I asked a parent if she thinks piano lessons cost too much. Her response was amazing.
She said “Well I don’t pay for my kids to take piano lessons. Personally, I couldn’t care less about what instrument they play. So, if I am not paying for piano lessons what am I paying for?
– I pay for those days when my kids come home from school and are “too tired” to practice but they do it anyway.
– I pay for my kids to learn to be disciplined, focused and dedicated.
– I pay for my kids to learn to take care of their instrument.
– I pay for my kids to learn to work hard and to be gracious in defeat and humble in success.
– I pay for my kids to learn to deal with disappointment, when they don’t get that placing or title they’d hoped for, but still they go back week after week giving it their best shot.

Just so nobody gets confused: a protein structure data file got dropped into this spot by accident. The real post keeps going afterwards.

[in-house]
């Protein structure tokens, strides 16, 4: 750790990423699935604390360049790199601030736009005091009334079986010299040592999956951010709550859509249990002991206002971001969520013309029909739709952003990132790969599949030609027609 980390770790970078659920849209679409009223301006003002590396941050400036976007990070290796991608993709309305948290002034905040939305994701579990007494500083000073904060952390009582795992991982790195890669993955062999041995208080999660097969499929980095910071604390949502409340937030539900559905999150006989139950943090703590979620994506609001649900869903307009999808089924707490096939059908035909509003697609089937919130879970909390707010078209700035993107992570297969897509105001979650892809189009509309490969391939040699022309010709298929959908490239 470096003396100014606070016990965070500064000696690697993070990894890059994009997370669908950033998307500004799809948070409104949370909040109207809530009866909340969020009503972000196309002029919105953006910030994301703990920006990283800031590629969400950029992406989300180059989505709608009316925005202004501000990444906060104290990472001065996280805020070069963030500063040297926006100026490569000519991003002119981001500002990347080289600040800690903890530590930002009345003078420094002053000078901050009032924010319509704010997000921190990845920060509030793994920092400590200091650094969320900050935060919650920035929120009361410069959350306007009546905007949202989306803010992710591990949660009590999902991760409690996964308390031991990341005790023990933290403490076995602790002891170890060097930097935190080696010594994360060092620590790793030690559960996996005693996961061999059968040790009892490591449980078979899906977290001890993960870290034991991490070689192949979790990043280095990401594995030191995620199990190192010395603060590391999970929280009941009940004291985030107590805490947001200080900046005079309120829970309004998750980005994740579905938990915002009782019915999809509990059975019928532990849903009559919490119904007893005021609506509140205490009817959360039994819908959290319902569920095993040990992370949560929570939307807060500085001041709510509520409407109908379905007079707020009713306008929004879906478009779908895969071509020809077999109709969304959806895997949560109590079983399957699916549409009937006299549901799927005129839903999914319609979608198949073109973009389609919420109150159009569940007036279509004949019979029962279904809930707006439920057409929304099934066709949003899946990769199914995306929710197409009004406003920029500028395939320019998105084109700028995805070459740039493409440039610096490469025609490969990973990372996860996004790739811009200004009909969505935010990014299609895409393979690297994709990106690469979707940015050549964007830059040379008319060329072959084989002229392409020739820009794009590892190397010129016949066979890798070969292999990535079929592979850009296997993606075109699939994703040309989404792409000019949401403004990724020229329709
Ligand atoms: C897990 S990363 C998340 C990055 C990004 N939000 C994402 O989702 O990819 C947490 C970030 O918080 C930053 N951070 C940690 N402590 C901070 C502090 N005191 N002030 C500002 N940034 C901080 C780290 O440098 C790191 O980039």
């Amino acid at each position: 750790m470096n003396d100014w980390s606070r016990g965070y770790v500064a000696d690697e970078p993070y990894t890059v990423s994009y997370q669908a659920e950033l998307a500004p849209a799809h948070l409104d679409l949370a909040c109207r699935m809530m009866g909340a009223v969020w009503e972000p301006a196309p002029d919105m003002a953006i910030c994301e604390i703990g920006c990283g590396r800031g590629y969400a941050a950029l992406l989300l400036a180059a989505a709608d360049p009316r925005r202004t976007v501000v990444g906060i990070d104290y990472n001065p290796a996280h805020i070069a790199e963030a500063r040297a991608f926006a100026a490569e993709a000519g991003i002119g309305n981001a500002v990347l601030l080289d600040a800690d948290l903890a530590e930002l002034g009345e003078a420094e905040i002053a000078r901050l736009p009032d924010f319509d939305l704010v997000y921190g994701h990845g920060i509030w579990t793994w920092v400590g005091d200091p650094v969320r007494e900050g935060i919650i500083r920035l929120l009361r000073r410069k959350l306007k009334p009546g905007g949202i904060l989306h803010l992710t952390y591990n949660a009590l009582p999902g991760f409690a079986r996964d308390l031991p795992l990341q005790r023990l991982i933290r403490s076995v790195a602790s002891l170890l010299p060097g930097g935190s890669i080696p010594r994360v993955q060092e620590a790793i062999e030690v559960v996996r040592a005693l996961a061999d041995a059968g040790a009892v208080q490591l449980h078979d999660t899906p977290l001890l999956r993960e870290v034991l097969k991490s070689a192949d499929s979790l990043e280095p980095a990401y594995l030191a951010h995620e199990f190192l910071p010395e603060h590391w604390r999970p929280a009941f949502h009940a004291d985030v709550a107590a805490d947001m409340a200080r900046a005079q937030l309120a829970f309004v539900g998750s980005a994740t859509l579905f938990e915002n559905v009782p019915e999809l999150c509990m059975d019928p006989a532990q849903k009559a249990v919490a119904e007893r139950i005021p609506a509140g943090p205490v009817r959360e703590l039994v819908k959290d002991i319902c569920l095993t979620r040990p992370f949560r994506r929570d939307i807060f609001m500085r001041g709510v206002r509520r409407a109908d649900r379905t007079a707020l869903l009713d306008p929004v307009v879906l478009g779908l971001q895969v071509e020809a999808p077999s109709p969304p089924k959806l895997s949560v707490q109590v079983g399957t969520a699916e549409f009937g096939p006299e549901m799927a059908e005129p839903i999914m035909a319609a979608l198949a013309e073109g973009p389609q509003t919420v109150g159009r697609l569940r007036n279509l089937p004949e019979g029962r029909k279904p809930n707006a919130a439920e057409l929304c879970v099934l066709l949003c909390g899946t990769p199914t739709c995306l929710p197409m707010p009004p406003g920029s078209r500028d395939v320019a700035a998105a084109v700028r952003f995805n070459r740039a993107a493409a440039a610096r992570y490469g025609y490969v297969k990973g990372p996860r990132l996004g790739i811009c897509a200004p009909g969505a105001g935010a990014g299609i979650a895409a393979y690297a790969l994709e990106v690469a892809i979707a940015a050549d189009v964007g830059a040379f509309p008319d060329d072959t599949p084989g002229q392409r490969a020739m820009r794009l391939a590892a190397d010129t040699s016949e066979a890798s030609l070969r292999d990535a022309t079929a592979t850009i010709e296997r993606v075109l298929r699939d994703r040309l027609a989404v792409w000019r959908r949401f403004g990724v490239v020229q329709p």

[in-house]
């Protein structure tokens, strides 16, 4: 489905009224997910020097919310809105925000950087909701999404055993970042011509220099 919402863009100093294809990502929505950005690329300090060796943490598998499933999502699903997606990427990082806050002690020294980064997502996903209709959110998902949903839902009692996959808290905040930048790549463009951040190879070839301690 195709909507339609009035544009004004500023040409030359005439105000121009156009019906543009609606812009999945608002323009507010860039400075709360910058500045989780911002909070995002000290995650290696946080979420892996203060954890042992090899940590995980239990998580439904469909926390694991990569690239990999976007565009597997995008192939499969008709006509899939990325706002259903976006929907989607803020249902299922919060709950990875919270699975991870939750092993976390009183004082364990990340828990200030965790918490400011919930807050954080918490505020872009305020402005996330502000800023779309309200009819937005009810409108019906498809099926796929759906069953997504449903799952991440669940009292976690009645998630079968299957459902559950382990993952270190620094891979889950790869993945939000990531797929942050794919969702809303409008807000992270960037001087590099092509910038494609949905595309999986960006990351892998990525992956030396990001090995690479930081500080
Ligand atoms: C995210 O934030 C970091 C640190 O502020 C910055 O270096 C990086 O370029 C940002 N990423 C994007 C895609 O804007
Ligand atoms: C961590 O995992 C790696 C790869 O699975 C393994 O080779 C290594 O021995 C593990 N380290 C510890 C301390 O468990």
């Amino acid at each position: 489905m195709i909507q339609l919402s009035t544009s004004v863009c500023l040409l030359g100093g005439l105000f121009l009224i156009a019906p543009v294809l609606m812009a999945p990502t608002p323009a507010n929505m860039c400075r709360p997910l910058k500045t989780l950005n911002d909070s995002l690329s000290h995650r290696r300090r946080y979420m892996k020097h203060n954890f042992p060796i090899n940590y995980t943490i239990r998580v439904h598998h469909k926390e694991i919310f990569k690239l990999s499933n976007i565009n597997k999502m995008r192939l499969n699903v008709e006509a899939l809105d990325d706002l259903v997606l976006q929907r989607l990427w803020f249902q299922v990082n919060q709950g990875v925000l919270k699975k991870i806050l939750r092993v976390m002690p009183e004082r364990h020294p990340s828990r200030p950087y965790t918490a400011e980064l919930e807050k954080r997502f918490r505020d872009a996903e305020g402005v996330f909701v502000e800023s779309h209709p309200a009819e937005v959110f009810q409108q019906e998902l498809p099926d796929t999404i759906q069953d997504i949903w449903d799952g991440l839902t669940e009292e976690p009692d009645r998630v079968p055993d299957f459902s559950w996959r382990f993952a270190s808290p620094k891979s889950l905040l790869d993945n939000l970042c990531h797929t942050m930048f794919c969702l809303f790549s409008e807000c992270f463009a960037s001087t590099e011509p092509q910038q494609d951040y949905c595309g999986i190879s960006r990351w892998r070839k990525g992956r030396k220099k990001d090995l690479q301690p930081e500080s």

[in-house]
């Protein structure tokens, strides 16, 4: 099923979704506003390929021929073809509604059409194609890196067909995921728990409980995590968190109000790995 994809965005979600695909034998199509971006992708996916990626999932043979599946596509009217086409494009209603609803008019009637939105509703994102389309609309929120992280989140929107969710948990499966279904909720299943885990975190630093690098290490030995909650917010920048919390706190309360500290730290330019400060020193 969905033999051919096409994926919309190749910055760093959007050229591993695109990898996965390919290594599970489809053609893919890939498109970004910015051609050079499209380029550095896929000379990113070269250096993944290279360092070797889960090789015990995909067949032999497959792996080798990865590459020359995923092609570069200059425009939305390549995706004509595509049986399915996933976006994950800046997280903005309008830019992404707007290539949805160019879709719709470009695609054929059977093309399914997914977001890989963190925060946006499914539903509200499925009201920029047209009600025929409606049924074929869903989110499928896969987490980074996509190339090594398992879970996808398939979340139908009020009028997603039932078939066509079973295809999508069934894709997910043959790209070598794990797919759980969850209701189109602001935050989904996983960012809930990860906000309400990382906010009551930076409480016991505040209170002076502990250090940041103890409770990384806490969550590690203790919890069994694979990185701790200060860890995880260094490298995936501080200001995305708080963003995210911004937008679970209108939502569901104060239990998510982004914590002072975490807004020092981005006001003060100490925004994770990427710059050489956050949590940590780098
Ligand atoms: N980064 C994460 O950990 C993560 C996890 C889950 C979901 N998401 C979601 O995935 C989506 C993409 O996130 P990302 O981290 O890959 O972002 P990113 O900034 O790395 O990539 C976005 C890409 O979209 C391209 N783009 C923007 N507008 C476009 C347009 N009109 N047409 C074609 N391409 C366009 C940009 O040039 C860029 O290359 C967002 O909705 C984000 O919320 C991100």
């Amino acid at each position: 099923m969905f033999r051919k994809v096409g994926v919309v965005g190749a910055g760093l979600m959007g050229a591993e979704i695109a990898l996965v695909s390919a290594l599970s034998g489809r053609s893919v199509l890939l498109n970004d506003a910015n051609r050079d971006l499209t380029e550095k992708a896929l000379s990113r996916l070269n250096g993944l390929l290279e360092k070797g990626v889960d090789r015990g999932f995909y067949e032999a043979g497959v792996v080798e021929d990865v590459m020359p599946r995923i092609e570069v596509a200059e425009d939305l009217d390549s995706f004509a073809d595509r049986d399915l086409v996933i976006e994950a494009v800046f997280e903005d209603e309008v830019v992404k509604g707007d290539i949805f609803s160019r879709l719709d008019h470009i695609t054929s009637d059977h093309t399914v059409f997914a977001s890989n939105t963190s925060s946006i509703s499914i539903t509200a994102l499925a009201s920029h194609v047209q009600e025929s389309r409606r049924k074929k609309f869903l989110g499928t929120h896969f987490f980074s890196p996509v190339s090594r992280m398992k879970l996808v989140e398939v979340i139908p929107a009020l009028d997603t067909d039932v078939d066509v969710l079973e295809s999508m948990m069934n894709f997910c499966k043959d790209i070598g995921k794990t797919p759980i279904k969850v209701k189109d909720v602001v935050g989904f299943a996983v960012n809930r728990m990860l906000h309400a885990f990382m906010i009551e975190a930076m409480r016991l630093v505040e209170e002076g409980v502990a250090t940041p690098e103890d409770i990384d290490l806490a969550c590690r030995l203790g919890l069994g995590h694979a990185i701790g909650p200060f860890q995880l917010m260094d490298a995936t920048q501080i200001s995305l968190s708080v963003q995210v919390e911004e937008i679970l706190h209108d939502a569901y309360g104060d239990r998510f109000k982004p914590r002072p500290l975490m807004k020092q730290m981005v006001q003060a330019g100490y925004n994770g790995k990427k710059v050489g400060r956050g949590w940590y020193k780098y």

– I pay for my kids to learn to make and accomplish goals.
– I pay for my kids to respect, not only themselves, but other participants judges and teachers.
– I pay for my kids to learn that it takes hours and hours, years and years of hard work and practice to create a champion and that success does not happen overnight.
– I pay for my kids to be proud of small achievements, and to work towards long term goals.
– I pay for the opportunity my kids have and will have to make life-long friendships, create lifelong memories, to be as proud of their achievements as I am.
– I pay so that my kids can be at the piano or in a concert hall instead of in front of a screen…
…I could go on but, to be short, I don’t pay for piano lessons; I pay for the opportunities that piano lessons provide my kids with to develop attributes that will serve them well throughout their lives and give them the opportunity to bless the lives of others. From what I have seen so far I think it is a great investment!”